In memoriam: Journalists remember Sharon Begley as a giant in science journalism

About Tara Haelle

Tara Haelle (@TaraHaelle) is AHCJ's medical studies core topic leader, guiding journalists through the jargon-filled shorthand of science and research and enabling them to translate the evidence into accurate information.

Sharon Begley

Photo: Courtesy of StatSharon Begley

Sharon Begley, a science journalist who was as well known for her kindness and generosity as she was for her phenomenal reporting, passed away from lung cancer on Jan. 16. Though she was reporting for Stat at the time of her death, her career of 43 years also included work – and countless awards – while at Newsweek, the Wall Street Journal and Reuters.

Described by one previous mentee as “brilliant, kind, hilarious, wise,” Begley reported until the very end, filing her final story five days before her death, as her Stat colleague, Eric Boodman, wrote in his moving obituary of this “science writing royalty.” If there was any question how far-reaching and influential her work was, consider that among the outpouring of condolences for her passing were words from NIH Director Francis Collins, physician Atul Gawande, the research institute Fred Hutch, and the National Center for Science Education. Her words could be so enchanting one of her quotes has even been misattributed to Carl Sagan. Continue reading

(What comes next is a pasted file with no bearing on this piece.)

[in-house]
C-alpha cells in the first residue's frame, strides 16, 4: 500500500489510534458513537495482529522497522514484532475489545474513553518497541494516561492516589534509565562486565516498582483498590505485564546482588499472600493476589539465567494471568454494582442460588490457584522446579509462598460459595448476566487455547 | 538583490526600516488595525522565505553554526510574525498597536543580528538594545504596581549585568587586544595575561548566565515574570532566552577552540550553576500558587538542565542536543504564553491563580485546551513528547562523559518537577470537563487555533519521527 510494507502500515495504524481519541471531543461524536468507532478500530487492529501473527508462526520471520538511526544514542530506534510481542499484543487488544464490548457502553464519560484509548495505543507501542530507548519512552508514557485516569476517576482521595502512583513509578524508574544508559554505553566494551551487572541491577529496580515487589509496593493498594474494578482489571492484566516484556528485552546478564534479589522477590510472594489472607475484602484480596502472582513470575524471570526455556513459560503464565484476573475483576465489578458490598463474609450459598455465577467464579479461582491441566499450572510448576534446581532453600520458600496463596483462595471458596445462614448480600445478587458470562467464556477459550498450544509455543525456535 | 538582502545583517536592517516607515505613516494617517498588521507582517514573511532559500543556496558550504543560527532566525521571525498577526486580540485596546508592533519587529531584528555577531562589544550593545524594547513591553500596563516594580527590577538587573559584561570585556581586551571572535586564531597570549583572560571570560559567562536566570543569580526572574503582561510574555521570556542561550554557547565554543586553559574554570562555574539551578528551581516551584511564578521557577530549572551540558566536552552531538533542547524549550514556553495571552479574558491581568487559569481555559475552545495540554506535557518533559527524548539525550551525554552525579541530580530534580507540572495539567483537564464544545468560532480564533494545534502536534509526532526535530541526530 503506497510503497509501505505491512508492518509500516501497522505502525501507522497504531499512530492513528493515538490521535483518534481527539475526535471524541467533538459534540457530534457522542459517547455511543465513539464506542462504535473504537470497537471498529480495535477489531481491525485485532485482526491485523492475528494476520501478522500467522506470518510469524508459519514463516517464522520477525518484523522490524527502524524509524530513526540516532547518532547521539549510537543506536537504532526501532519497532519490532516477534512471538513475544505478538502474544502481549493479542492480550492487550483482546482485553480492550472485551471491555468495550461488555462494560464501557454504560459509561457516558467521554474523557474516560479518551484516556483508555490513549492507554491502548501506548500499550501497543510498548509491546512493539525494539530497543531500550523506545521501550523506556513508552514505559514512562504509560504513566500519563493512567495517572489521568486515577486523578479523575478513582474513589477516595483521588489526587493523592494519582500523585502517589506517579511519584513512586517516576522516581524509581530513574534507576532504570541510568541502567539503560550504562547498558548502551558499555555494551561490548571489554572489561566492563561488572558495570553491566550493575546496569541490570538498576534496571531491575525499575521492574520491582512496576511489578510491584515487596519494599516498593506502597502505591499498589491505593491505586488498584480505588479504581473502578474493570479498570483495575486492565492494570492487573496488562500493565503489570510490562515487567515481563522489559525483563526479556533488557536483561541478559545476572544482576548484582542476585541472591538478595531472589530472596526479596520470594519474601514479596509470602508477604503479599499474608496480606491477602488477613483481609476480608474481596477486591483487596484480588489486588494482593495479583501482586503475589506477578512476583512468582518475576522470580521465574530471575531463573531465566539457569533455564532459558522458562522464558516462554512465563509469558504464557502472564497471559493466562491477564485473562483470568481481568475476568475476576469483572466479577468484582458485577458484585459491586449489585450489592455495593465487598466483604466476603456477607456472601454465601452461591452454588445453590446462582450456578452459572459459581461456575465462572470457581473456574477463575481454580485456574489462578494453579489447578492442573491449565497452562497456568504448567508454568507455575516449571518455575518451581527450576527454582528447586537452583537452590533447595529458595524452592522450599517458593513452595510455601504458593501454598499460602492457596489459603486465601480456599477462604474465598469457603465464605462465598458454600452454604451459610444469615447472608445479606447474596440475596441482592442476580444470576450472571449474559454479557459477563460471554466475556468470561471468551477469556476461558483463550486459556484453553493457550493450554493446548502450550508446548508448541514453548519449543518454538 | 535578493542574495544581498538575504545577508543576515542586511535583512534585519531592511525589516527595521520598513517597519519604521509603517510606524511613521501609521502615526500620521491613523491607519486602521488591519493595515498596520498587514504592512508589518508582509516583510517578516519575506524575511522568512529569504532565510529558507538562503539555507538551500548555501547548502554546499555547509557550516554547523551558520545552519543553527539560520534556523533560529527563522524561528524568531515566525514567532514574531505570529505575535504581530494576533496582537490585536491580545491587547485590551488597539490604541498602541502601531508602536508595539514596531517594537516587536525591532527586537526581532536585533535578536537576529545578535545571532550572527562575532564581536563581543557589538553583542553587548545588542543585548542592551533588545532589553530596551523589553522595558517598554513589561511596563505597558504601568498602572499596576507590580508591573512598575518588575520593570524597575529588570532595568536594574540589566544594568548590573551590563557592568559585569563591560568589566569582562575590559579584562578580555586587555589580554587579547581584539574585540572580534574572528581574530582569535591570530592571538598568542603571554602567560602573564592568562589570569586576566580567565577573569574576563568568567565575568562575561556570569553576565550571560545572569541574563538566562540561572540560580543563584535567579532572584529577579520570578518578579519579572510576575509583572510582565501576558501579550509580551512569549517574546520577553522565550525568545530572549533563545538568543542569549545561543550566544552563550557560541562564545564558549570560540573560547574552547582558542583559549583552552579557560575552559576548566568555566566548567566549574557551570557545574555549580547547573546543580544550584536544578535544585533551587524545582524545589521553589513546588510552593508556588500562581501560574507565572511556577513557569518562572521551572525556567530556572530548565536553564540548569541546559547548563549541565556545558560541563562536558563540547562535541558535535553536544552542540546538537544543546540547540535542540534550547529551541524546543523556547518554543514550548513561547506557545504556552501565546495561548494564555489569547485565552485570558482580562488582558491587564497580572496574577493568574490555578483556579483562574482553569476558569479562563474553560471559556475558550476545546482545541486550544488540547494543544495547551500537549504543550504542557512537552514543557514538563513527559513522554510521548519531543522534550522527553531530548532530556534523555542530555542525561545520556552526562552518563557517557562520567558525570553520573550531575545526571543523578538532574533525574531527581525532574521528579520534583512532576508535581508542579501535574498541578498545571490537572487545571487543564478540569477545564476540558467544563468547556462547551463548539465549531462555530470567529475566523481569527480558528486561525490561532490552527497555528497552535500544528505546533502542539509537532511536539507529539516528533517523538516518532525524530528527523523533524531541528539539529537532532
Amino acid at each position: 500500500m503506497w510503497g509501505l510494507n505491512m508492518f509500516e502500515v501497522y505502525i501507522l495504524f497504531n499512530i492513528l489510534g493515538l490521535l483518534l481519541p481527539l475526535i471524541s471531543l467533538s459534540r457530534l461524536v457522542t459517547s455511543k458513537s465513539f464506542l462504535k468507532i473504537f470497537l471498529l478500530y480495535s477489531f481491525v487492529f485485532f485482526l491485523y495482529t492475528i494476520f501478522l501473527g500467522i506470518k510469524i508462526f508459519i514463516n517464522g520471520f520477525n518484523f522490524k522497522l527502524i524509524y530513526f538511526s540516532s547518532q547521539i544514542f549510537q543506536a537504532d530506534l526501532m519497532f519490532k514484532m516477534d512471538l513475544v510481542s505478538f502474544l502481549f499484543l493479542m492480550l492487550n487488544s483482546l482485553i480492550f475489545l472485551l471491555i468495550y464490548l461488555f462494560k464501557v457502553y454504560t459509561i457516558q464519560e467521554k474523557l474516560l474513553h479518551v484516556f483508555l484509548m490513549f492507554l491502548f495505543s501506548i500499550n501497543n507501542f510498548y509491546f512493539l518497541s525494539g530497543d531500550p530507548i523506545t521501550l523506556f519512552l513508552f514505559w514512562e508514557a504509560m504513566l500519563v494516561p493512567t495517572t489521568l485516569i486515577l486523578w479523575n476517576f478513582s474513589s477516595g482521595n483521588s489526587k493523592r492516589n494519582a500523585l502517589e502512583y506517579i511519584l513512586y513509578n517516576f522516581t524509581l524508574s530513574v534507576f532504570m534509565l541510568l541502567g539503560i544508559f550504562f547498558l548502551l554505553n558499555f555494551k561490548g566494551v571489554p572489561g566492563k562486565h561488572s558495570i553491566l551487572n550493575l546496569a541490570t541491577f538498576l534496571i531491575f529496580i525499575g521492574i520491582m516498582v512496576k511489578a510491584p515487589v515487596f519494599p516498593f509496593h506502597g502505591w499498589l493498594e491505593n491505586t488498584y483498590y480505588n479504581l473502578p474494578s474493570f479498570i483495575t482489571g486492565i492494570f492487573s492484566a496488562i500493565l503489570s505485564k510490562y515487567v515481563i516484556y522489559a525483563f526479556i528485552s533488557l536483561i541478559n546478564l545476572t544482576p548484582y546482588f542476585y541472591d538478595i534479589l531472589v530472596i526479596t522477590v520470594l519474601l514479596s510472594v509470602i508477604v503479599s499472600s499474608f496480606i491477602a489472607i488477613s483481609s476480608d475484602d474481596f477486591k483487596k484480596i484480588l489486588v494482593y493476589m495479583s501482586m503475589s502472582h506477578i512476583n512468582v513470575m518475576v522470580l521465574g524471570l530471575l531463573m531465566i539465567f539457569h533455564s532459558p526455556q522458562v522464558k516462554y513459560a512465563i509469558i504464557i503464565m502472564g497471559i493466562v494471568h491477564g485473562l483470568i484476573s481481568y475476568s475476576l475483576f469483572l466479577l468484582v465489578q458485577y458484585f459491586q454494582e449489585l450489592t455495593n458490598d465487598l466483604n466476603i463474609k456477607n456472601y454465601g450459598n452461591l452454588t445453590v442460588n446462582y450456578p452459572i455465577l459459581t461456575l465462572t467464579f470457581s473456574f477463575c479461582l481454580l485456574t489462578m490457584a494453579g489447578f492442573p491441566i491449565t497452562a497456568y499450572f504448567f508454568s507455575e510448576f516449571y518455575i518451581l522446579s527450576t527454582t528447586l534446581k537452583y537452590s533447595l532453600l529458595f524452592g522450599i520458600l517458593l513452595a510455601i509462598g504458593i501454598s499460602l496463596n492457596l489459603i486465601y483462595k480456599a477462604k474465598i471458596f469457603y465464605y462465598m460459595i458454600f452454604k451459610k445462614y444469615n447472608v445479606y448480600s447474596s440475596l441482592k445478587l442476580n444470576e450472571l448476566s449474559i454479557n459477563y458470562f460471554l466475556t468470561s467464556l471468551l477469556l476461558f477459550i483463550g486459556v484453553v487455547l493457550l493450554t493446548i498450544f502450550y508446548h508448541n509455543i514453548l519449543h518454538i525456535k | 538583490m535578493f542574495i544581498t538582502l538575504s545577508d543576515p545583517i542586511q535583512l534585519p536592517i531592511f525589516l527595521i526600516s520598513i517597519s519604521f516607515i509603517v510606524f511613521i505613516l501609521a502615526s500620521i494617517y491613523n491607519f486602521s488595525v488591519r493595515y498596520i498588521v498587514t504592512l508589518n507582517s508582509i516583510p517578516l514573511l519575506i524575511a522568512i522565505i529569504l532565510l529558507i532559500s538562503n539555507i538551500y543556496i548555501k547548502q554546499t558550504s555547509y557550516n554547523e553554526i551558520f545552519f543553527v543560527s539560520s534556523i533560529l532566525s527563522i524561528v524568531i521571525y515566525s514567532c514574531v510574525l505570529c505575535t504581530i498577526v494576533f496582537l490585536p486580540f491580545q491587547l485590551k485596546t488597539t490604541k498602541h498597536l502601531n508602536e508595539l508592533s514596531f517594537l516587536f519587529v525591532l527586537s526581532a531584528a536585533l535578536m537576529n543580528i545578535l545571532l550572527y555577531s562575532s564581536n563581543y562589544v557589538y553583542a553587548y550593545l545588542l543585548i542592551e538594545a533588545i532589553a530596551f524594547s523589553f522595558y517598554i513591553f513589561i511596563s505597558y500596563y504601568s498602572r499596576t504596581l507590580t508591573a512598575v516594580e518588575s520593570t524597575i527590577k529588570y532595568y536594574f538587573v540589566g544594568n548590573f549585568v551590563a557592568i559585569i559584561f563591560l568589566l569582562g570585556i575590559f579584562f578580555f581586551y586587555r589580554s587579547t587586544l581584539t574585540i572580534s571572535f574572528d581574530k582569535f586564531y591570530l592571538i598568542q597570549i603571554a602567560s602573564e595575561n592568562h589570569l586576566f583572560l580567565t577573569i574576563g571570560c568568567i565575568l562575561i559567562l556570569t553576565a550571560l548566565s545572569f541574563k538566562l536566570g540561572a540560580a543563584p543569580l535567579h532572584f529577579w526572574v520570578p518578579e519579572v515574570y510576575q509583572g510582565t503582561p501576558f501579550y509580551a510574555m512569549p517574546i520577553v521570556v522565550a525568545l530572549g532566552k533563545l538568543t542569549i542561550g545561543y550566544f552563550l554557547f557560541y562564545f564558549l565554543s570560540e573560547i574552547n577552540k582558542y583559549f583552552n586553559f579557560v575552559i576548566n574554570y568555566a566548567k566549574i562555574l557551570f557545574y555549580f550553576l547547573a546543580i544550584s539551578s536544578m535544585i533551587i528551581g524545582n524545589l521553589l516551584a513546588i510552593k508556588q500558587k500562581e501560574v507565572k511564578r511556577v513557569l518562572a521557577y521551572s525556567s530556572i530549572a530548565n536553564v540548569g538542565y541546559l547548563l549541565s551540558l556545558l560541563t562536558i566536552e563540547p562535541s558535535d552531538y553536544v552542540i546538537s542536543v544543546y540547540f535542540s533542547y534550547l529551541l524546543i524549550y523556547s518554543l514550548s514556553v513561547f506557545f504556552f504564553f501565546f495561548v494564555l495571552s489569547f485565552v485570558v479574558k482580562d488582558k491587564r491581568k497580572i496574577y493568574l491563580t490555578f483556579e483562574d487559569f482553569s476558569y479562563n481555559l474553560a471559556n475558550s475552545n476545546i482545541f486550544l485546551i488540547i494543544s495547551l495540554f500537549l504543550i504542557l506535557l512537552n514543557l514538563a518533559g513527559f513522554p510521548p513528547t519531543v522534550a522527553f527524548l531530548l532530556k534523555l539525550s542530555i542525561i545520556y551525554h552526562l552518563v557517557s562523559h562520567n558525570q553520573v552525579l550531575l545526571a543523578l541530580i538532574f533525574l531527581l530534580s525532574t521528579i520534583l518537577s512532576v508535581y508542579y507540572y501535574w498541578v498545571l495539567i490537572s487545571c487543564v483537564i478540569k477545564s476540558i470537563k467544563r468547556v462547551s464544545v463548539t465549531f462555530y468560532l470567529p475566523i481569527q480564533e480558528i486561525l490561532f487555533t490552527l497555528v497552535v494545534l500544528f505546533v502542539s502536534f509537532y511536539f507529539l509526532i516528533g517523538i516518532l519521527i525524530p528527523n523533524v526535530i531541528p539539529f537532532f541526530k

Welcome AHCJ’s newest members

About Andrew Smiley

Andrew Smiley is the executive director of AHCJ and its Center for Excellence in Health Care Journalism. He is an assistant professor of professional practice at the Missouri School of Journalism. Smiley comes to AHCJ from a sports broadcasting background, including nearly a decade at the Golf Channel/NBC Sports and a decade at ESPN, where he won an Emmy.

welcomePlease welcome these new professional and student members to AHCJ.

All new members are welcome to stop by this post’s comment section to introduce themselves. Continue reading

Reporting responsibly on COVID-19 vaccines requires knowing the research landscape